Not being an expert on American law I have no idea whether this is sound or not although rather spookily those justices known to be ‘liberal’ all took a different view. It seems odd to us in the UK that the answer to a technical question should differ with the politics of the individual judge but no doubt that reflects the difference in American politics between those who believe the centre should aggregate power and conservatives who think that it should only have the power specifically given to it.

The question of whether power should be exercised from the centre or locally is one of the central issues of politics. The modern trend is to devolve and in the UK Westminster has delegated many of its powers not just to Scotland, Wales and Northern Ireland but to local authorities as well. The general theory here is that the closer decision-making is to the people the better. The difficulties begin when the people exercise their power in a way which the central authority regards as unacceptable. Then those powers have to be taken back. Older readers will remember Mrs Thatcher abolishing the GLC because its antics threatened to jeopardise government policy. If the Northern Ireland assembly remains in deadlock, power has to go back to Westminster. Devolved powers can be taken back when things go wrong. It is more difficult in the States where powers were not devolved but never belonged to the centre in the first place. To reverse the Supreme Court’s ruling reversing Roe v Wade would take an amendment to the constitution.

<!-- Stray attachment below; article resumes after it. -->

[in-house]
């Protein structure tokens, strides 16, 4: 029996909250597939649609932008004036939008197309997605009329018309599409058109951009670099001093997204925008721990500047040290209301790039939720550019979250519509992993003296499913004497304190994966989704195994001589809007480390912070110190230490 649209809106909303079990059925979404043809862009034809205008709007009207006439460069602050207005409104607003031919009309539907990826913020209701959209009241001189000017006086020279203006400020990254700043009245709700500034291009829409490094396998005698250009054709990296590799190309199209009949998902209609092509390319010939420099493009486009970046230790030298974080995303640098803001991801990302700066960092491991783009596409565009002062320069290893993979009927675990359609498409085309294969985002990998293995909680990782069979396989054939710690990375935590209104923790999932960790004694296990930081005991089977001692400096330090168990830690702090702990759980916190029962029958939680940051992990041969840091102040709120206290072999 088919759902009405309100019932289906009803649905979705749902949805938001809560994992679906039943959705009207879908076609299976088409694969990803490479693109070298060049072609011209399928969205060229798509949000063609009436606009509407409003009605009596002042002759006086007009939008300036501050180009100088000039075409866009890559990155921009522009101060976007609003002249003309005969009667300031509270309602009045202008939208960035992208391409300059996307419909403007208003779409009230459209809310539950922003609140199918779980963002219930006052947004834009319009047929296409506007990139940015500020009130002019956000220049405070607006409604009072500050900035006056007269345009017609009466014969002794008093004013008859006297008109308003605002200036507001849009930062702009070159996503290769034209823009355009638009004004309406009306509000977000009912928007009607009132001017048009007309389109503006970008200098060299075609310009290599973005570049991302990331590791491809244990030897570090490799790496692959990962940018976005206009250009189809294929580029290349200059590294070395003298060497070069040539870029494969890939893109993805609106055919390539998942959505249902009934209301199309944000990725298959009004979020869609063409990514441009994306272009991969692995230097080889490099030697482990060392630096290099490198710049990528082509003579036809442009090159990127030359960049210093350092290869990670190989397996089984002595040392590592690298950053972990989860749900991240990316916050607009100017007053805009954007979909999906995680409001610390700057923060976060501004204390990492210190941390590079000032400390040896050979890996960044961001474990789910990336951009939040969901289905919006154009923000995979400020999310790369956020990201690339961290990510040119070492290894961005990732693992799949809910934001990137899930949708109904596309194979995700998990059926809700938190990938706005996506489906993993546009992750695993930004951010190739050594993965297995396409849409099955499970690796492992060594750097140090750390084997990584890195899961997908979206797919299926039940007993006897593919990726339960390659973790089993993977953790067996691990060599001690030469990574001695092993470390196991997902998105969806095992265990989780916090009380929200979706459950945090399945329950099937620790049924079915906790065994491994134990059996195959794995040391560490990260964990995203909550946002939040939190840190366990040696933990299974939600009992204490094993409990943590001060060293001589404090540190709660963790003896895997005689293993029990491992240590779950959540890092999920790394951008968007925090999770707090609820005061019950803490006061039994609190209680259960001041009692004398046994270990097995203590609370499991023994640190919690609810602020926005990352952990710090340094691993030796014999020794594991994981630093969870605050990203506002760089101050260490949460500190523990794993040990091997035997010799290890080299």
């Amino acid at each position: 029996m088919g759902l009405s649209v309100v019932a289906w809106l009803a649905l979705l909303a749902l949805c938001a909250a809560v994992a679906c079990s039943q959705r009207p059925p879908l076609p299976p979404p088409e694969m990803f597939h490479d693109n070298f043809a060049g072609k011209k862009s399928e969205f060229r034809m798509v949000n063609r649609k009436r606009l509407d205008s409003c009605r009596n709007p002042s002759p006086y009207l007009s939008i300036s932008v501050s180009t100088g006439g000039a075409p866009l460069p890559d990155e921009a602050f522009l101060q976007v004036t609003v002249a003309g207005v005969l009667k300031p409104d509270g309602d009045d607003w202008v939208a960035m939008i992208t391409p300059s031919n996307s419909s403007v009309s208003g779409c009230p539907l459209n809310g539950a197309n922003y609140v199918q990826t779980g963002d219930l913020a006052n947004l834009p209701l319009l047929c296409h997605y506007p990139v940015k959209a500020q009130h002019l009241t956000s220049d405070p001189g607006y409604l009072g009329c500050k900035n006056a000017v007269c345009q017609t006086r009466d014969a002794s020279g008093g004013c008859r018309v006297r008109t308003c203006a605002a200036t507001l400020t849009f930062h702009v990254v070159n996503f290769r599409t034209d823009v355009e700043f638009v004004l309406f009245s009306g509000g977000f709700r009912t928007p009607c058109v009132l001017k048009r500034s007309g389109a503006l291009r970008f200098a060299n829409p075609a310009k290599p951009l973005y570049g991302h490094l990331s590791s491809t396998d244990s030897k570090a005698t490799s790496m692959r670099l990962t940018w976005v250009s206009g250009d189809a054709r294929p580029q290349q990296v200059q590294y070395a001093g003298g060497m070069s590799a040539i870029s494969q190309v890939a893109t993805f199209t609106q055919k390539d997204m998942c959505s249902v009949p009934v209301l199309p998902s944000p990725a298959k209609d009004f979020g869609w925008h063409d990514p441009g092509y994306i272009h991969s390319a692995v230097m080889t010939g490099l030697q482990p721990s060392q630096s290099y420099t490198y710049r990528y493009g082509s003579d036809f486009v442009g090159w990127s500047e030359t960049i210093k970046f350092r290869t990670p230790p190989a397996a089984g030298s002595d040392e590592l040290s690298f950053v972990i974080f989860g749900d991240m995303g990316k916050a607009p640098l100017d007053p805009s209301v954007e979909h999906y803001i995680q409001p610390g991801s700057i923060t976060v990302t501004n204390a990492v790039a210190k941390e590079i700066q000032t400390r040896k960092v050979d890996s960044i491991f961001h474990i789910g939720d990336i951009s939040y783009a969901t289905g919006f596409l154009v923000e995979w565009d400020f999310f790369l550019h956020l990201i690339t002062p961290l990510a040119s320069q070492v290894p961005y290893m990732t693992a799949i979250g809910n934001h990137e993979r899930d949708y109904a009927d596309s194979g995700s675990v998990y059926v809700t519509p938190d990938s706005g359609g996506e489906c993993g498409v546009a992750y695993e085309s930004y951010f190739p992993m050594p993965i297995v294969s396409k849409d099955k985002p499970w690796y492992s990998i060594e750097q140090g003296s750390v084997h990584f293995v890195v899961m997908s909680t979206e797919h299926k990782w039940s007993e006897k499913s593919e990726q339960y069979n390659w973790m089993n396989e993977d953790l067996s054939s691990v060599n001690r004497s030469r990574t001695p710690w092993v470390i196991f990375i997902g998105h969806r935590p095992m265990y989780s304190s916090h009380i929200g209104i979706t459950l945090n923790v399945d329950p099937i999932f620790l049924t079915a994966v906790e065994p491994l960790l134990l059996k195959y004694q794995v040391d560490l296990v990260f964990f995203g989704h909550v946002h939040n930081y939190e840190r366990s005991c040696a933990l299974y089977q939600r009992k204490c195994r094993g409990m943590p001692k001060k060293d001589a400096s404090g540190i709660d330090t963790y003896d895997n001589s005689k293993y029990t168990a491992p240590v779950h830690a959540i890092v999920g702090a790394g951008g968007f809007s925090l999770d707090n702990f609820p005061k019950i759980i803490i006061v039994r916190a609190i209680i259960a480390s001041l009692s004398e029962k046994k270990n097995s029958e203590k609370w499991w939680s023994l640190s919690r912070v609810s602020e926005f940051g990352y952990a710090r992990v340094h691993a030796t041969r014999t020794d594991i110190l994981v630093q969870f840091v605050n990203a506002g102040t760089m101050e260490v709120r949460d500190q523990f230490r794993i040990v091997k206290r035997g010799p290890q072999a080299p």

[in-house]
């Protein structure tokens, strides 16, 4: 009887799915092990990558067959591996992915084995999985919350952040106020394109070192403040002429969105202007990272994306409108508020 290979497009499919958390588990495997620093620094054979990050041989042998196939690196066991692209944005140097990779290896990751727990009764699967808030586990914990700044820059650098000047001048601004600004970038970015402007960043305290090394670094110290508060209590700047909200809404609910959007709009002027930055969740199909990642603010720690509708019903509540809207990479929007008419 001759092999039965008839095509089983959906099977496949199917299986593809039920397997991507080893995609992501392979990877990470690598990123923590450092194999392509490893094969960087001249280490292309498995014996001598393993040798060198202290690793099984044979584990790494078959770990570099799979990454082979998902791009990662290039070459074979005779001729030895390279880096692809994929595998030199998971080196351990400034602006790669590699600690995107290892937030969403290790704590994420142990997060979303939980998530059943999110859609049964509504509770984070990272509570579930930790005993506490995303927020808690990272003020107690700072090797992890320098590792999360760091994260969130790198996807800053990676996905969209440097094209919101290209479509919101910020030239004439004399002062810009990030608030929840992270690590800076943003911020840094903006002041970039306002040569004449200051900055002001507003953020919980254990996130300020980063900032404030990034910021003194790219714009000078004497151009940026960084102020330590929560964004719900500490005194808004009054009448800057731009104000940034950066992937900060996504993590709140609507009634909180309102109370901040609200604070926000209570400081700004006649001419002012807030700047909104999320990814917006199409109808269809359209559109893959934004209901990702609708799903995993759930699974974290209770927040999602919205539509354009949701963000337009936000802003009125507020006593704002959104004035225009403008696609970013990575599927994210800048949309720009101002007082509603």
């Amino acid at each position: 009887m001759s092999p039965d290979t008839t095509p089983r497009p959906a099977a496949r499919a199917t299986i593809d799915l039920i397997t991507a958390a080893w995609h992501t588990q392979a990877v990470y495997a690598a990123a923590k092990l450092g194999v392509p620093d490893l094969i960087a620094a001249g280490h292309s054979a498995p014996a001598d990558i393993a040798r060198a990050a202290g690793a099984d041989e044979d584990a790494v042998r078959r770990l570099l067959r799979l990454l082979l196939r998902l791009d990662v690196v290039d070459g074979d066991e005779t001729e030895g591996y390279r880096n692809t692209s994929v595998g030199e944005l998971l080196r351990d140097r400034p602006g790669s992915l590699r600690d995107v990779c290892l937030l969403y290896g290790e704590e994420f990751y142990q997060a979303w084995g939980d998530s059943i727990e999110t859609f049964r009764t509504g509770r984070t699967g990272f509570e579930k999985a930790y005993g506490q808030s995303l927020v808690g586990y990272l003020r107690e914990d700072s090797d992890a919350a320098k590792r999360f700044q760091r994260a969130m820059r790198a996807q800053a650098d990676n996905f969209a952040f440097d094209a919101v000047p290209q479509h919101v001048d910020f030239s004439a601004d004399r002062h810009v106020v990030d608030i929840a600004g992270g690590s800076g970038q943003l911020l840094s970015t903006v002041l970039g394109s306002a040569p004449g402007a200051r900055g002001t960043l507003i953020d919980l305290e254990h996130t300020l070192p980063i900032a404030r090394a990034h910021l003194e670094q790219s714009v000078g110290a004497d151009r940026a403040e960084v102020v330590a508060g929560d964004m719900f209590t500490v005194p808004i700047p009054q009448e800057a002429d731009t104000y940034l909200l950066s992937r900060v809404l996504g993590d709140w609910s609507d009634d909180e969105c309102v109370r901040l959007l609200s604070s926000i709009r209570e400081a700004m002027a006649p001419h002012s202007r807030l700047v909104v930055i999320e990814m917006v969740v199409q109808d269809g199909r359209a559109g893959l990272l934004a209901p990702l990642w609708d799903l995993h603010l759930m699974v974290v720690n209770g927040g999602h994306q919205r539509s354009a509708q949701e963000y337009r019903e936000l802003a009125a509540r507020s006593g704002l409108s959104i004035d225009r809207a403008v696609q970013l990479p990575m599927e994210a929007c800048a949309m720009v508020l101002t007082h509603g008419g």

In the present acrid state of American politics this seems unlikely. An amendment to the constitution has to be proposed by a two-thirds vote of both Houses of Congress, or, if two-thirds of the States request one, by a convention called for that purpose. Then it has to be ratified by three fourths of the states. That means that the democratic way of protecting women’s rights is effectively blocked. To the Briton, used to a system where the party in power has unlimited authority, this seems strange indeed but then we do not have a founding document designed to restrict government power. In the US they have and alas it works only too well.